New Poll Shows Majority of Britons Believe Government is too Slow in Tackling Small Boats Crisis

New Poll Shows Majority of Britons Believe Government is too Slow in Tackling Small Boats Crisis

A new poll conducted by Techne has found that 57 percent of Britons believe that the government has not acted quickly enough to tackle the small boats crisis.

The survey of 1,624 British adults, carried out on March 1 and 2, revealed that 23 percent of respondents did not think the government had been too slow in bringing forward legislation to combat Channel migrant crossings, while 20 percent said they did not know.

The results of the poll showed that Labour voters were more likely than Tory voters to be critical of the government’s pace, with 87 percent of Labour backers saying that PM Rishi Sunak had been too slow, compared to 25 percent of Conservative voters.

Remainers were also more likely than Brexiteers to believe that the government had not acted quickly enough, with 73 percent and 44 percent of respondents, respectively, holding this view.

This poll comes as Mr Sunak and Home Secretary Suella Braverman are expected to unveil legislation aimed at cracking down on Channel crossings next week.

Poll suggests Rishi Sunak has reacted to slow to the Channel migrant crisis.

Speaking in the Commons earlier this week, Mr Sunak did not provide a specific timeframe for the introduction of the legislation, but said that it needed to be as “strong and robust” as possible.

Tory former minister Sir John Hayes welcomed the news that the government is taking action on illegal immigration, but expressed his regret that action had not been taken sooner.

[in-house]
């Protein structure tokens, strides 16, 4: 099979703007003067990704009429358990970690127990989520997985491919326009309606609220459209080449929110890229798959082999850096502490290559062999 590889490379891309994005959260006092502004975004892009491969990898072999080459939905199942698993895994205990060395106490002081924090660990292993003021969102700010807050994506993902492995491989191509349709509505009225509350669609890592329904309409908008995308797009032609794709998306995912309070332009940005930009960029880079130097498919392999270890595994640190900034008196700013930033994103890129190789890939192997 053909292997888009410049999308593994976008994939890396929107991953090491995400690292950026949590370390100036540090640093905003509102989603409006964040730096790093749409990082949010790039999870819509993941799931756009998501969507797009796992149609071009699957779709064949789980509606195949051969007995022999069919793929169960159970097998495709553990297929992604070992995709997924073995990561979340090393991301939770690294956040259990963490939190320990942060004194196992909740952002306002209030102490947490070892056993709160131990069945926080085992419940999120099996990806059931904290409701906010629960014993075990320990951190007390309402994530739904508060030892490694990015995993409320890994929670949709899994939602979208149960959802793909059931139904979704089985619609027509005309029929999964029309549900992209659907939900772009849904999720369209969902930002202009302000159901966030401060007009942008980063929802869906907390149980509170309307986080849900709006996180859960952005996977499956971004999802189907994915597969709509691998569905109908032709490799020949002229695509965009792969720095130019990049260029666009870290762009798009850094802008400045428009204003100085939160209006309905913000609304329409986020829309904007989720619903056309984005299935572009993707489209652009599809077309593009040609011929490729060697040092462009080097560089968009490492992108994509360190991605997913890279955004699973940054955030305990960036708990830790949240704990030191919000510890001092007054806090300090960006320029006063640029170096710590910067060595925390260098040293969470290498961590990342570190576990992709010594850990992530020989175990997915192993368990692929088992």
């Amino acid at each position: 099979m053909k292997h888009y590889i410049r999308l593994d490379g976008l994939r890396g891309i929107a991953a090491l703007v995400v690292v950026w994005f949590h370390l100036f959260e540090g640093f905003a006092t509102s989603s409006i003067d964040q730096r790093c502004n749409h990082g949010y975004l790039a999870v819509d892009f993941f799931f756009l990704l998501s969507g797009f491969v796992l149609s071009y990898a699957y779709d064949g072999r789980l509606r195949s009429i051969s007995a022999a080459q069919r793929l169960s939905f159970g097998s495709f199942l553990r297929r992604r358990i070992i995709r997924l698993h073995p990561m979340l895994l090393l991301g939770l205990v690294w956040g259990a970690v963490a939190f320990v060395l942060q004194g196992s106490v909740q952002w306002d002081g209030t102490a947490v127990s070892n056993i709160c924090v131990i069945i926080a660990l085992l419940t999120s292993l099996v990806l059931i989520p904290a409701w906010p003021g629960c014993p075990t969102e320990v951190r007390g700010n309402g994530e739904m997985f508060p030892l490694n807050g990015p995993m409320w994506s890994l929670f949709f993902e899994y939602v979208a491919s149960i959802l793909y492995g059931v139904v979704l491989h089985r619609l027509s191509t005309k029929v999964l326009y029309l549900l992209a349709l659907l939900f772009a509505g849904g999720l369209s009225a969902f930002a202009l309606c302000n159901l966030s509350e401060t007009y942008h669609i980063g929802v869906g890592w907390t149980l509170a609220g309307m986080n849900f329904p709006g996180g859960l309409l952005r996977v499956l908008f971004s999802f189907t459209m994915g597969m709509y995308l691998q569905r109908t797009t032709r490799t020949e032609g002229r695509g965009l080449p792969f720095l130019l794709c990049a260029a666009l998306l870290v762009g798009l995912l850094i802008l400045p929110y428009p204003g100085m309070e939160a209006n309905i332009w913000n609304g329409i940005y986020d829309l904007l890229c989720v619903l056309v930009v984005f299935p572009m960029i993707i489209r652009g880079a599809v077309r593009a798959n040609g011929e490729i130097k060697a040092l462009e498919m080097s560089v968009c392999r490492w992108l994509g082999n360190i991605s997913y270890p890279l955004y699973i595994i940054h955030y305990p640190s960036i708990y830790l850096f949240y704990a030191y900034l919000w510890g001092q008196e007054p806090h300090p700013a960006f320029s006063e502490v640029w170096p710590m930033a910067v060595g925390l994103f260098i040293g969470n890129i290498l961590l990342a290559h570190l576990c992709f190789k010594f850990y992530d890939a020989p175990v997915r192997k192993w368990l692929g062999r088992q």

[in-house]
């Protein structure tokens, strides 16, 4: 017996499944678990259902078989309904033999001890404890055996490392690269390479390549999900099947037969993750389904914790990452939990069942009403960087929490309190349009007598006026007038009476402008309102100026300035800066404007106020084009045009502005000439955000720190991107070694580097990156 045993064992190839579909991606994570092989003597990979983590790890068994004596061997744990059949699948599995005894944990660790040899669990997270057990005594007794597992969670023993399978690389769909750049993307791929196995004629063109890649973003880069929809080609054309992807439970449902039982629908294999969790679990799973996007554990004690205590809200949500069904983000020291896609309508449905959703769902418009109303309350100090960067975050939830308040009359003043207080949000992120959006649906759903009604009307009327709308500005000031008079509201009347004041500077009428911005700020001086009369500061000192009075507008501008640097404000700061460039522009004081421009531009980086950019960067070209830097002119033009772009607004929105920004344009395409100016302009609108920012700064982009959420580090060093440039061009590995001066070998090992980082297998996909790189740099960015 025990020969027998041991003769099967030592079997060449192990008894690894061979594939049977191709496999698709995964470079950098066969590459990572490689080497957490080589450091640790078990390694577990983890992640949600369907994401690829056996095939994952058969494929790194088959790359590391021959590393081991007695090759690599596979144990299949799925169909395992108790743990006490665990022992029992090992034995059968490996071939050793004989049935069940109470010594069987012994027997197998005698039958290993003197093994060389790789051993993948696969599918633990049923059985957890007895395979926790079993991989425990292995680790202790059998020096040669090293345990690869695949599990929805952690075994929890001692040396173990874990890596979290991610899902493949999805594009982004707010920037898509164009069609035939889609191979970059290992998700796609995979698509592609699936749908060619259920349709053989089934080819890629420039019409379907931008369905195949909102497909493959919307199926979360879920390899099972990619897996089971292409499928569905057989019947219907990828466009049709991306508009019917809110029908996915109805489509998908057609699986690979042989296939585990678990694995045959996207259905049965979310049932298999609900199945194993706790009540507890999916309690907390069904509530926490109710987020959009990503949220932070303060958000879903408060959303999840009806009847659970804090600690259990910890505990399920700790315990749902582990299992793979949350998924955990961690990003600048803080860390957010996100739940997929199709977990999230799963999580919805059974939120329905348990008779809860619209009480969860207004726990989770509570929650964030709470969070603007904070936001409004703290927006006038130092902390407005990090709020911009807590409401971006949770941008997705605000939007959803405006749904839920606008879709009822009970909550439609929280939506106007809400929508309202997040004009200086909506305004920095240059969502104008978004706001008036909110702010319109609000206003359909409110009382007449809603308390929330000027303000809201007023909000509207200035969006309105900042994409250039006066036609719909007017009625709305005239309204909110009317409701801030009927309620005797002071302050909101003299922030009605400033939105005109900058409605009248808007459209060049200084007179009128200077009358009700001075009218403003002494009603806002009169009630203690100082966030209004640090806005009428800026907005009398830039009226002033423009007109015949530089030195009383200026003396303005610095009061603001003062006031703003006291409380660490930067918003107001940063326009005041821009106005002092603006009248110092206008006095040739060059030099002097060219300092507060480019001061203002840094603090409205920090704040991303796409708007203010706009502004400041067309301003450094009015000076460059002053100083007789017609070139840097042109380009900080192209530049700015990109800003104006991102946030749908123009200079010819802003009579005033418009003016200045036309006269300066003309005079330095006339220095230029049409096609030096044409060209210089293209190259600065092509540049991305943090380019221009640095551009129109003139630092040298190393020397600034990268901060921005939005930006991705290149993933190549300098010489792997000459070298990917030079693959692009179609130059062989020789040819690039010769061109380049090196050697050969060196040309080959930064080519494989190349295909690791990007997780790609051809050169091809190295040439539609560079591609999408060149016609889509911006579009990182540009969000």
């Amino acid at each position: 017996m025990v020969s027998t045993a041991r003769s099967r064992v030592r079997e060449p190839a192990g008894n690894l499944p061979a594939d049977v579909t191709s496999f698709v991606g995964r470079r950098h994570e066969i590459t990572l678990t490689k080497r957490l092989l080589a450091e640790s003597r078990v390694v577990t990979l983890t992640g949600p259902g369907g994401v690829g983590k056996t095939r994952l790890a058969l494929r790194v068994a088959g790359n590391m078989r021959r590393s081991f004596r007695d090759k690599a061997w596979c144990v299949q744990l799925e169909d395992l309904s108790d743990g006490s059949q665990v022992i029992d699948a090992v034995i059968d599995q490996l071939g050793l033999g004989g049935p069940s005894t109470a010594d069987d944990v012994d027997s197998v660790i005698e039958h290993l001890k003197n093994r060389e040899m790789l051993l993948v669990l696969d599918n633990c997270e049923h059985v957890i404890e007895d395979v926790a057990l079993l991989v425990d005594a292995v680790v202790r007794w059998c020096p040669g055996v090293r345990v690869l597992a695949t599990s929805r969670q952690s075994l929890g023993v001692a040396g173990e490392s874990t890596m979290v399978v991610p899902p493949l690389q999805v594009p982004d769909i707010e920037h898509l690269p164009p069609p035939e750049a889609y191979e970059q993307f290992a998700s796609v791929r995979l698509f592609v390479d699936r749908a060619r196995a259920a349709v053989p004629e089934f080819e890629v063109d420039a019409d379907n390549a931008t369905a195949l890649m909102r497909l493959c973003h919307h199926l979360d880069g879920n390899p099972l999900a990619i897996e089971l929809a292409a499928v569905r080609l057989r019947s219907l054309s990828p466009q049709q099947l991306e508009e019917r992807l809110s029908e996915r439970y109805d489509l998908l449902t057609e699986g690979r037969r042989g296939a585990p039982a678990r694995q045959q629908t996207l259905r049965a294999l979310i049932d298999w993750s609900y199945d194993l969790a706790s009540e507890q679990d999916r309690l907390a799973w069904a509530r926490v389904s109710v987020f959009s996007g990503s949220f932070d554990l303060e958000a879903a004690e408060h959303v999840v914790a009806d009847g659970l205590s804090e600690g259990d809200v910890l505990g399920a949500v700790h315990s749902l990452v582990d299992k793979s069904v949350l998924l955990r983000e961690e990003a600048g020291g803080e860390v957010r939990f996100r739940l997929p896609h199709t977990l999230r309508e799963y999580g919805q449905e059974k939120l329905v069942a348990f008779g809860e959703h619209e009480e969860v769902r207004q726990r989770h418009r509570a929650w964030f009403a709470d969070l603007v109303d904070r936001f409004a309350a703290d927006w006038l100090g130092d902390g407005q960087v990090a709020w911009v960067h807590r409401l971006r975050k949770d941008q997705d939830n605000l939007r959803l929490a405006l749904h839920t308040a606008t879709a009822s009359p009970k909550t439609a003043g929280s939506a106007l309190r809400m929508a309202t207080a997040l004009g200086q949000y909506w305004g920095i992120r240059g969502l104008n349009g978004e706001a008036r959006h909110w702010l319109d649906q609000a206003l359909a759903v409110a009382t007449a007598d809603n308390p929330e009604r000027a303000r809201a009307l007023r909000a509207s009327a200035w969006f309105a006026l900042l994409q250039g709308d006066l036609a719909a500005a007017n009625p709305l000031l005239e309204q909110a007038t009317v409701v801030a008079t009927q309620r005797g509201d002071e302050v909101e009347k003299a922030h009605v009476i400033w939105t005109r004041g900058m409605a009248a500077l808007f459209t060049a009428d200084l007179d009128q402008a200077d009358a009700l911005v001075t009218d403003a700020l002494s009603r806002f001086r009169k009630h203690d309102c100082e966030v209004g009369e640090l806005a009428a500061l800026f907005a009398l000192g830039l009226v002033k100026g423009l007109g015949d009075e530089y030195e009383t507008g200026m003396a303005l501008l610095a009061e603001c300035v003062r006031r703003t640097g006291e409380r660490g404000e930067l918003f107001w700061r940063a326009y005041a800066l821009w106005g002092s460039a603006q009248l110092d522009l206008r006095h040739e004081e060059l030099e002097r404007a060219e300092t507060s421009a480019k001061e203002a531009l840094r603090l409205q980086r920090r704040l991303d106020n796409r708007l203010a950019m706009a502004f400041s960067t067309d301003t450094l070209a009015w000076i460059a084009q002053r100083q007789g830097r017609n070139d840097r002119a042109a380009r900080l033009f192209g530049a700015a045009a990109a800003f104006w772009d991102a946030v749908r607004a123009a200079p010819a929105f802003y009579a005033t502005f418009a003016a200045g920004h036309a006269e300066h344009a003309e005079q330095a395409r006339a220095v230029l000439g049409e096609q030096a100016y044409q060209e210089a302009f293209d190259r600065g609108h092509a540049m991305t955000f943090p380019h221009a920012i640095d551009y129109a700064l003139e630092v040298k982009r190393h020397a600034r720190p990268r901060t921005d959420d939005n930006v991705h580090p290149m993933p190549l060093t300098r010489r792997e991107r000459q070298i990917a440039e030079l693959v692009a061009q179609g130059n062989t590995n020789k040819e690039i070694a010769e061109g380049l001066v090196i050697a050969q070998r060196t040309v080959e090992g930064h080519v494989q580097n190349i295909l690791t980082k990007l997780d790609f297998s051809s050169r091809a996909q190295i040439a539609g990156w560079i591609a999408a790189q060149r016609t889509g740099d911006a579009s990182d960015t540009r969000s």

He emphasised the urgency of the matter, calling it a “high priority for the public”, and stating that people voted to take back control of the country’s borders.

The government’s controversial policy of sending migrants on a one-way ticket to Rwanda has been challenged by legal action, and some Tories have suggested that leaving the European Convention on Human Rights could help make it easier to send migrants overseas.

45,755 migrants crossed the English Channel in 2022.

The Home Office reported that 2,950 migrants have crossed the Channel already this year, and a record 45,755 people made the journey from France last year.

Prime Minister Boris Johnson has made tackling the flow of rubber dinghies from France one of his top priorities in the run-up to the next general election. The Techne poll suggests that the government will need to act quickly and decisively if it is to satisfy the concerns of a majority of Britons.

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